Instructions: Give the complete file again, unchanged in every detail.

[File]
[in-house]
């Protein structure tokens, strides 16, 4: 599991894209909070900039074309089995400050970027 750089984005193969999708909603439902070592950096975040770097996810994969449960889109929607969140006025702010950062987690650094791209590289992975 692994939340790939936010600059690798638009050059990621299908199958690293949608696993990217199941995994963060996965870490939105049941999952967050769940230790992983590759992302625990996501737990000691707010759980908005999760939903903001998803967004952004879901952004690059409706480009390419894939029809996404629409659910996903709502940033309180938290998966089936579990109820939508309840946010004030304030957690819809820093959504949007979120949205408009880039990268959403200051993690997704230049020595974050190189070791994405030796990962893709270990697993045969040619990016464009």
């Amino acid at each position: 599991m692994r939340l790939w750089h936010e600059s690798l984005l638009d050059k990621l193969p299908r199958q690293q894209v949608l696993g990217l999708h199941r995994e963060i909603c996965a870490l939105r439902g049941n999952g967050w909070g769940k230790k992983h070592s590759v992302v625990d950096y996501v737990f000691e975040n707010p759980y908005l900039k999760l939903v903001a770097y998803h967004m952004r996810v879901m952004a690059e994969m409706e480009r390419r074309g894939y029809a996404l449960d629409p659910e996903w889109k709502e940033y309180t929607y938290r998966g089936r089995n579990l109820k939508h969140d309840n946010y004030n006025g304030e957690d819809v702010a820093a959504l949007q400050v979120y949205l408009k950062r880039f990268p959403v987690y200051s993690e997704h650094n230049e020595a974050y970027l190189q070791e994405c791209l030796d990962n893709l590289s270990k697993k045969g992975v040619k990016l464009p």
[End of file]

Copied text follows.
[in-house]
């Protein structure tokens, strides 16, 4: 599991894209909070900039074309089995400050970027 750089984005193969999708909603439902070592950096975040770097996810994969449960889109929607969140006025702010950062987690650094791209590289992975 692994939340790939936010600059690798638009050059990621299908199958690293949608696993990217199941995994963060996965870490939105049941999952967050769940230790992983590759992302625990996501737990000691707010759980908005999760939903903001998803967004952004879901952004690059409706480009390419894939029809996404629409659910996903709502940033309180938290998966089936579990109820939508309840946010004030304030957690819809820093959504949007979120949205408009880039990268959403200051993690997704230049020595974050190189070791994405030796990962893709270990697993045969040619990016464009």
């Amino acid at each position: 599991m692994r939340l790939w750089h936010e600059s690798l984005l638009d050059k990621l193969p299908r199958q690293q894209v949608l696993g990217l999708h199941r995994e963060i909603c996965a870490l939105r439902g049941n999952g967050w909070g769940k230790k992983h070592s590759v992302v625990d950096y996501v737990f000691e975040n707010p759980y908005l900039k999760l939903v903001a770097y998803h967004m952004r996810v879901m952004a690059e994969m409706e480009r390419r074309g894939y029809a996404l449960d629409p659910e996903w889109k709502e940033y309180t929607y938290r998966g089936r089995n579990l109820k939508h969140d309840n946010y004030n006025g304030e957690d819809v702010a820093a959504l949007q400050v979120y949205l408009k950062r880039f990268p959403v987690y200051s993690e997704h650094n230049e020595a974050y970027l190189q070791e994405c791209l030796d990962n893709l590289s270990k697993k045969g992975v040619k990016l464009p």